The Defense Criminal Investigative Service (DCIS) functions as the criminal investigative arm of the DoD Inspector General. DCIS investigates criminal activities involving terrorism, procurement fraud, computer crimes, illegal technology transfers, and public corruption within the Department of Defense.


Defense Media Activity

Defense Media Activity (DMA) serves as DoD’s public relations and information provider. It creates press releases through a news service and sets policy for internal publications, visual information and audiovisual programs. The DMA also produces media aimed at service members and their families. Previously known as the American Forces Information Service, the agency had been accused by some critics of deception by, for example, releasing press releases that mimic the style of actual news reports.

Arlington National Cemetery

The nation’s most prestigious military cemetery, Arlington National Cemetery is also one of the oldest national cemeteries in the U.S. More than 310,000 people, including military casualties and veterans from every single U.S. war—from the American Revolution through U.S. interventions in Afghanistan and Iraq—are buried at Arlington. The cemetery is also the final resting place of many notable civilian, historical, literary and minority figures, including former President John F. Kennedy. 

Where Does the Money Go?

The Department of Defense (DoD) would not be the costly operation it is today without private defense contractors. Covering Army-, Navy- and Air Force-related industries, defense contractors provide everything from combat boots to some of the most advanced, sophisticated technology on the planet. Large weapons systems have price tags that run into the tens of billions of dollars, making the arms trade extremely lucrative for certain companies.

According to DoD documents, the cost of contractor services has increased 137% between 2001 and 2010, compared to a 1% increase for the compensation of active duty military personnel during the same period.

During this past decade—between FY 2002 and FY 2012—the DoD spent more than $3.237 trillion on 13,154,675 contractor transactions, according to  However, the top five companies—Lockheed Martin ($267.5 billion), Boeing ($199.2 billion), General Dynamics ($139.5 billion), Raytheon ($116.8 billion), and Northrop Grumman ($108.3 billion)—received almost one quarter of that money.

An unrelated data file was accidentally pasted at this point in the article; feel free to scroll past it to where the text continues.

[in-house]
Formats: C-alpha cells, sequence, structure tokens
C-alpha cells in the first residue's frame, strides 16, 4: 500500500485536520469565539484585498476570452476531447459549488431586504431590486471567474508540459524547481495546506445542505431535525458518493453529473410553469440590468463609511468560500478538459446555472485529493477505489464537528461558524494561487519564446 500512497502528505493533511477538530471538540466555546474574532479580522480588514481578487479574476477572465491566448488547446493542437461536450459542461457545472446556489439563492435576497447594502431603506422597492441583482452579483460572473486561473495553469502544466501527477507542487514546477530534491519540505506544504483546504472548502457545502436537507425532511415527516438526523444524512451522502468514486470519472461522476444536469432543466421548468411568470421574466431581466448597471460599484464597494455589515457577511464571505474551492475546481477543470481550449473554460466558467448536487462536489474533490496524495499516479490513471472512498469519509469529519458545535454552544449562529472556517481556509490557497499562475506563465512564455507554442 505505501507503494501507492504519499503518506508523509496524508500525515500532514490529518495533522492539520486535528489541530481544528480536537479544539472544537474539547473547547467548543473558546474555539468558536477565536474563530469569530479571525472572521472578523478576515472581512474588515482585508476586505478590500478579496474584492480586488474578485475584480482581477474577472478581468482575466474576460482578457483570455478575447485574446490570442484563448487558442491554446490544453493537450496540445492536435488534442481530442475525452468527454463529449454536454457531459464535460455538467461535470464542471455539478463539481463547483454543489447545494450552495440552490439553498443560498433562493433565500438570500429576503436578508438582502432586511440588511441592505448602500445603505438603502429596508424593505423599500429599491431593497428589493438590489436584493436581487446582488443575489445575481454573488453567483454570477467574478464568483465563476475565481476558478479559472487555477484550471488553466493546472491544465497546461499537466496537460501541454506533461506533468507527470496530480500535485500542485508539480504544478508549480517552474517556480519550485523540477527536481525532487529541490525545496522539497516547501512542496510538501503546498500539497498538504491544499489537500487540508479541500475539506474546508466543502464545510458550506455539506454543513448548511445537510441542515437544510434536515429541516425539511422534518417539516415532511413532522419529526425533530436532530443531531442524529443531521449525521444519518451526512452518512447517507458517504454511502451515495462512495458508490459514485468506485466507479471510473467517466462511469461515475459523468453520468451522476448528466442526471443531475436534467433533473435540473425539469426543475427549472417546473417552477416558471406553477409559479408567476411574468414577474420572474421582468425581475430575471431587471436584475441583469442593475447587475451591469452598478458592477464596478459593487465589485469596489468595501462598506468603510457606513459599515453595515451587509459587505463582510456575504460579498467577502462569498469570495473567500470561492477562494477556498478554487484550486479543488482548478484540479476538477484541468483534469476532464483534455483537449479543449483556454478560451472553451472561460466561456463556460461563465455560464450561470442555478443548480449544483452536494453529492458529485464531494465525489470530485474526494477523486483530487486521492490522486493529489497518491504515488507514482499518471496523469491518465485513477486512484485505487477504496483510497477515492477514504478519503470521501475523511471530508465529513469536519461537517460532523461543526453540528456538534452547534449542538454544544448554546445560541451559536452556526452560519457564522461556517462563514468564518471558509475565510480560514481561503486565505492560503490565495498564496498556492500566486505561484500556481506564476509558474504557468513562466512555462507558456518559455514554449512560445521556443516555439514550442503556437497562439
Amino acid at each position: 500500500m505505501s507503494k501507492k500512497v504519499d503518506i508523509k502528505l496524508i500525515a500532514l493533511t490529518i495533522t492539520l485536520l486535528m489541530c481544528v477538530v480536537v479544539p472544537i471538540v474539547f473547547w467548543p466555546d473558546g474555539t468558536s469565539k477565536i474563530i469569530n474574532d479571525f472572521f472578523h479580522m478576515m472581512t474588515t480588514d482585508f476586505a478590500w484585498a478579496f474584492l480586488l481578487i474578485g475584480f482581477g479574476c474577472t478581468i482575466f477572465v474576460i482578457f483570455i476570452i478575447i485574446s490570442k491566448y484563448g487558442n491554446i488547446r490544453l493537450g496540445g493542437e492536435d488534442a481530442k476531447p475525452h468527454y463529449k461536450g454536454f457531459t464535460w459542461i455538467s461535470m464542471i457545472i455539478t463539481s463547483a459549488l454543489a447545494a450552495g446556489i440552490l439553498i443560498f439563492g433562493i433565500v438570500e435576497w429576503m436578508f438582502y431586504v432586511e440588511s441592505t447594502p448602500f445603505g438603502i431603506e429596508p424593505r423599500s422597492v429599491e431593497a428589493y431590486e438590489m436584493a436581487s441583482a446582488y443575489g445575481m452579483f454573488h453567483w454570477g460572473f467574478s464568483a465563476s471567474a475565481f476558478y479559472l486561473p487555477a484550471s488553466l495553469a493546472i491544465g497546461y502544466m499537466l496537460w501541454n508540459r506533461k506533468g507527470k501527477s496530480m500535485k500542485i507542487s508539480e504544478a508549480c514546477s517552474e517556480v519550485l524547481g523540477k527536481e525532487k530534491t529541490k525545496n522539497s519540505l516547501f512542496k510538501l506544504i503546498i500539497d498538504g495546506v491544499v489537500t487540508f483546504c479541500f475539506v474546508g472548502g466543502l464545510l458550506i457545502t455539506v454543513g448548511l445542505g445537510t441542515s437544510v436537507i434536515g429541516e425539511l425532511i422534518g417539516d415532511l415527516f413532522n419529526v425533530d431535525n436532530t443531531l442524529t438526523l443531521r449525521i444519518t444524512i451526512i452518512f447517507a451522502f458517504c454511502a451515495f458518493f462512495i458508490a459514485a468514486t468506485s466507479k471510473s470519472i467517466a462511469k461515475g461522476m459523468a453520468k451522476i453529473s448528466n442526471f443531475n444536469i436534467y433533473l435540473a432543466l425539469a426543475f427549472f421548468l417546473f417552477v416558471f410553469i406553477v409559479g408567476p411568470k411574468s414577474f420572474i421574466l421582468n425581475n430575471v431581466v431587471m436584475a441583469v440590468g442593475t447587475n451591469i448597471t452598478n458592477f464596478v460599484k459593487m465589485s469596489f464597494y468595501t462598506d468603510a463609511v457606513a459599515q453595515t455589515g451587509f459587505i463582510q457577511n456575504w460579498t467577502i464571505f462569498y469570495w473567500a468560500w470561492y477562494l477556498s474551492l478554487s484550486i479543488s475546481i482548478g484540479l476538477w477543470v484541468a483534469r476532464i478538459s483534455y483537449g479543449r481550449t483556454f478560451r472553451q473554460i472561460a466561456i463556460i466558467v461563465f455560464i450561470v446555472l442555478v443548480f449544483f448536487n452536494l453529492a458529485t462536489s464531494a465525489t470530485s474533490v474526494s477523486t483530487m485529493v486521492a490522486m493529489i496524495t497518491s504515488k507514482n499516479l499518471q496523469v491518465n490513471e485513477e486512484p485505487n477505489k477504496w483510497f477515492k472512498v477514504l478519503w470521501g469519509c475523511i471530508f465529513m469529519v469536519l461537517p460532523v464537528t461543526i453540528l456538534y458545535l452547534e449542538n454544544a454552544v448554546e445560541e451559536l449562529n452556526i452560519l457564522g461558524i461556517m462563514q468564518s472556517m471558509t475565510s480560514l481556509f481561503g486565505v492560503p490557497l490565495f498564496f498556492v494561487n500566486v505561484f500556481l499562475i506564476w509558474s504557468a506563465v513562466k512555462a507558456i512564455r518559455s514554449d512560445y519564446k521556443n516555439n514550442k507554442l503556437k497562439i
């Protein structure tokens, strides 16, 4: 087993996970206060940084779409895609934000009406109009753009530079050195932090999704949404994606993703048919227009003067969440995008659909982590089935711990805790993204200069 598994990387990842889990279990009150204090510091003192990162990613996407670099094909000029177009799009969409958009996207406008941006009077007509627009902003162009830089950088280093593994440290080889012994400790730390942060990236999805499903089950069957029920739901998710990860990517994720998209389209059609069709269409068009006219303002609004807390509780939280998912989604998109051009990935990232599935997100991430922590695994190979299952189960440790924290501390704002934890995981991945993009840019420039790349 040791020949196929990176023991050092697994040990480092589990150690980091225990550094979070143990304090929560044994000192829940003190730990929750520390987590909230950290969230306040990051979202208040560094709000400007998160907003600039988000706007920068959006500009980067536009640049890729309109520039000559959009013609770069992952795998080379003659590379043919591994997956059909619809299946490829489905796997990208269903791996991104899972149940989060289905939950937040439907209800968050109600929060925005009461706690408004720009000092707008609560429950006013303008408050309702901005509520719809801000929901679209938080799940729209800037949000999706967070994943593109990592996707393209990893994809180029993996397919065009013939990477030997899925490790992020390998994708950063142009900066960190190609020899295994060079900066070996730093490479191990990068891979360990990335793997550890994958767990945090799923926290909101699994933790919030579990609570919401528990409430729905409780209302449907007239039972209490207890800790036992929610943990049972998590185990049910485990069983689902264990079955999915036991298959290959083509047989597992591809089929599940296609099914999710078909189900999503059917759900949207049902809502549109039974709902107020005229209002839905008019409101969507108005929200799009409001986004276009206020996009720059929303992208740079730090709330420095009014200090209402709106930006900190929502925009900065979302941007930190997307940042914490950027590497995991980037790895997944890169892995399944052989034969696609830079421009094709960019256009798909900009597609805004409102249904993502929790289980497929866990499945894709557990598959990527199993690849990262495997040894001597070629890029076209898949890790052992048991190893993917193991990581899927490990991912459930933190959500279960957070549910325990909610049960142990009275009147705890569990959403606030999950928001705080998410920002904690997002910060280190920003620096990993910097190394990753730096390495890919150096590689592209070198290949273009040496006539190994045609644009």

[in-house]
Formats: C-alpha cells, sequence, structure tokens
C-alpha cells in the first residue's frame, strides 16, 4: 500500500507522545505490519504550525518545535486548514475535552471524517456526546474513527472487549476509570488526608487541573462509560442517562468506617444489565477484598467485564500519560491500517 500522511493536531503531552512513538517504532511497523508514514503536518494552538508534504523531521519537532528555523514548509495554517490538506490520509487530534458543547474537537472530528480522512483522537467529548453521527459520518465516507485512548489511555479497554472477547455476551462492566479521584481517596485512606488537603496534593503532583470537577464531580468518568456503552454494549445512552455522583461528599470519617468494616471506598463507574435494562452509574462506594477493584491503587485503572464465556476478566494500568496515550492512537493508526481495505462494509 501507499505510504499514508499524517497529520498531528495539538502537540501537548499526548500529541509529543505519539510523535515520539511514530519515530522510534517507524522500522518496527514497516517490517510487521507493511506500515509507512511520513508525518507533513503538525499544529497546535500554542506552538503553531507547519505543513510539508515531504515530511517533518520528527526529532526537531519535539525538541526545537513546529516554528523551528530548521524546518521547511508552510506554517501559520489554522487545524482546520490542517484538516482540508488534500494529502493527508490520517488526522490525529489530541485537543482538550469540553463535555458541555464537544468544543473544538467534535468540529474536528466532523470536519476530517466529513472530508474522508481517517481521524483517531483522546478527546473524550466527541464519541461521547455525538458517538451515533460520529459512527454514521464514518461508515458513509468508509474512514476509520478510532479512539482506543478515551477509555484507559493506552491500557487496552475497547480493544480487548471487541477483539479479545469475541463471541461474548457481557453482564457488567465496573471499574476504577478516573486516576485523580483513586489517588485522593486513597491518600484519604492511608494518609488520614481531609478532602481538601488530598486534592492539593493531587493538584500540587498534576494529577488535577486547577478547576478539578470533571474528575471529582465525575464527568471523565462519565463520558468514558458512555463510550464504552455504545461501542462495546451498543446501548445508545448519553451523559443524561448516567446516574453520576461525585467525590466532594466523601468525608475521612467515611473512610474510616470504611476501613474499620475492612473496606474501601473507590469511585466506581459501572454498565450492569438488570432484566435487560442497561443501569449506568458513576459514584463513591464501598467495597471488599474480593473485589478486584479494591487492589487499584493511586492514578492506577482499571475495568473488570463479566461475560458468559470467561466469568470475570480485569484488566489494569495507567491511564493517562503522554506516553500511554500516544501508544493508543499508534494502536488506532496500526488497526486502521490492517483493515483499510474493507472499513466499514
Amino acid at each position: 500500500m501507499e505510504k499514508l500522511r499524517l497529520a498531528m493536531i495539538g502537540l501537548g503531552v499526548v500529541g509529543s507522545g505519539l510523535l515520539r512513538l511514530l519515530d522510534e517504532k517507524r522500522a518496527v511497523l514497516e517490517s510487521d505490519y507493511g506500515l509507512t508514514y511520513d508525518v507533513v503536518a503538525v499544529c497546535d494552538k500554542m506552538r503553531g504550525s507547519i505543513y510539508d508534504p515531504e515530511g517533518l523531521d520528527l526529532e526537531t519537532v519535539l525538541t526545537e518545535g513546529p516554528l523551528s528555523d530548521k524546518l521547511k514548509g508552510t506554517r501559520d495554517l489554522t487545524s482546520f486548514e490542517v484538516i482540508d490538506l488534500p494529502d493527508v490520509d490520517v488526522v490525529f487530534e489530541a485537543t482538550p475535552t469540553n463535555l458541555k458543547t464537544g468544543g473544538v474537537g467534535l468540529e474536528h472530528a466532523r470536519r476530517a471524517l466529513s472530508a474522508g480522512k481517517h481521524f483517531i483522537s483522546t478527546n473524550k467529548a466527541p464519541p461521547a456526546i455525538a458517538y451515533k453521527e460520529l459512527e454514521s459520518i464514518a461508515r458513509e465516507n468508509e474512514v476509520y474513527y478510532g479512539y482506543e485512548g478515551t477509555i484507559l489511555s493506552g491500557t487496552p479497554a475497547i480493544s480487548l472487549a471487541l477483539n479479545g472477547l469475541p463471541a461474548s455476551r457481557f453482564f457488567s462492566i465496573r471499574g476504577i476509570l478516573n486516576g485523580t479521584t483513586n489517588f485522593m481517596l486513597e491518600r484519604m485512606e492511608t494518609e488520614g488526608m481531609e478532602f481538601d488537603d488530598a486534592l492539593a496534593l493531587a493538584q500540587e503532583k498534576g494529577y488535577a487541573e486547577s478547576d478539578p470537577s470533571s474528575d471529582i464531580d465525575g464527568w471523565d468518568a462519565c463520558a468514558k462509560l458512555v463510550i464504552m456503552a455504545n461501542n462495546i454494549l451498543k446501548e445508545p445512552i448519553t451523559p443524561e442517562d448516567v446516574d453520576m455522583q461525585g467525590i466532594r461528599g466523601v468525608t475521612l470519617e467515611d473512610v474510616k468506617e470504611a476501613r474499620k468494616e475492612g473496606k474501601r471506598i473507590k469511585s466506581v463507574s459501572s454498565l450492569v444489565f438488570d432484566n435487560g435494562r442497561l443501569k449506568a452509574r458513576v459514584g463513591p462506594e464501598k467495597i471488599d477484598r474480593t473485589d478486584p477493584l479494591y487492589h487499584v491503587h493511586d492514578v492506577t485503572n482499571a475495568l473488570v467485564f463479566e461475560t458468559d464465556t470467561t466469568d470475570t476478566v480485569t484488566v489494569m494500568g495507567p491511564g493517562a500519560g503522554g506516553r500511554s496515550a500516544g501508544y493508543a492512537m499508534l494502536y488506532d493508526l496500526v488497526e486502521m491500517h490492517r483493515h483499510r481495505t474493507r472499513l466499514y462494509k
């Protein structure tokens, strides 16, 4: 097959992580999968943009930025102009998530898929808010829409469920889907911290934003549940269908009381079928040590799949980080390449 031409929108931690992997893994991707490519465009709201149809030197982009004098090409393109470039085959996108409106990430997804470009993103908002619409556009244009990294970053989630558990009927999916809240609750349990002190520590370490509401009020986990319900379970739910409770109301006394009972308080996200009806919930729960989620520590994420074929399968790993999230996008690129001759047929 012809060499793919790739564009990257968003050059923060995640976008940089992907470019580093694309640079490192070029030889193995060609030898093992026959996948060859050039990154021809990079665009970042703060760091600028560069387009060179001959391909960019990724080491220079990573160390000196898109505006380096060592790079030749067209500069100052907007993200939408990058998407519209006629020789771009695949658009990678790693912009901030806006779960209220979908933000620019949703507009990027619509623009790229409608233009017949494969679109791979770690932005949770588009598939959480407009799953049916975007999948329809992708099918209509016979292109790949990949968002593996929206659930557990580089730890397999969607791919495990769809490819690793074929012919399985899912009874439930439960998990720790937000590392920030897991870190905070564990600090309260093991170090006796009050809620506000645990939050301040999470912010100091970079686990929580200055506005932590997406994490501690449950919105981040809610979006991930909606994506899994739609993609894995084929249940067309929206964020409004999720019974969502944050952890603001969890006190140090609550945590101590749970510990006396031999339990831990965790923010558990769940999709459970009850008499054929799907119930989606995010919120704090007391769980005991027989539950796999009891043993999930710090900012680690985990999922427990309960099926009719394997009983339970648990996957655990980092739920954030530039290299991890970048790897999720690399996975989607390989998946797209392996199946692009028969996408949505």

In FY 2011 alone, the DoD reportedly spent $536.8 billion on about 170,000 contractor transactions. In FY 2012, to date, it has spent nearly $206 billion on 822,963 transactions, with nearly 25% of the spending going to four of the same top contractors: Lockheed Martin ($18.7 billion), Boeing ($17.3 billion), General Dynamics ($10 billion), and Raytheon ($8.5 billion). The fifth top contractor is L-3 Communications ($3.8 billion).

In the case of Lockheed Martin, Defense Department contracts represented more than half of the company’s $46.5 billion in net sales in 2011.

Some examples of the equipment that this money bought are as follows:

Lockheed Martin

F-22 fighter (shared with Boeing)

Aegis Weapons System for U.S. Navy combat vessels

F/A-18 Hornet strike fighter (Boeing, originally McDonnell Douglas)

Hellfire Missile (shared with Boeing)

Trident Fleet Ballistic Missile

Littoral Combat Ships (shared with General Dynamics)

C-5 transport plane

C-130 transport plane

F-16 fighter

F-35 Lightning II fighter

Lockheed also operates the Global Information Grid networks for DoD’s Defense Information Systems Agency, stemming from a contract it was awarded by DoD in June 2012, which has a potential value of $4.6 billion over a seven-year period. In August it won a $28 million U.S. Navy contract for the procurement of Nuclear Weapon Security system equipment at Navy installations. Also for the Navy, in June it was awarded a no-bid contract for components and servicing of 22 sets of MK54 Vertical Launch Anti-Submarine Rockets.


F-22 fighter (shared with Lockheed Martin)

Harpoon Missile

Hellfire Missile (shared with Lockheed Martin)

B-1 bomber

B-52 bomber

C-17 transport plane

F-15 fighter (Boeing, from McDonnell Douglas)

KC-135 tanker

Harrier jump jet

P-8A Poseidon

Apache attack helicopter (support services from Lockheed Martin)

WGS Satellite System

Since 2001 Boeing has held the Ground-based Midcourse Defense contract, for work designed to protect the U.S. from long-range ballistic missile threats. The original $18 billion 10-year contract was renewed in 2011 with a seven-year, $3.5 billion extension. Boeing has 17 partners on the project, including Northrop Grumman.

Northrop Grumman

E-2 Hawkeye early warning and control aircraft

F-14 Tomcat fighter 

Virginia class attack submarine (shared with General Dynamics)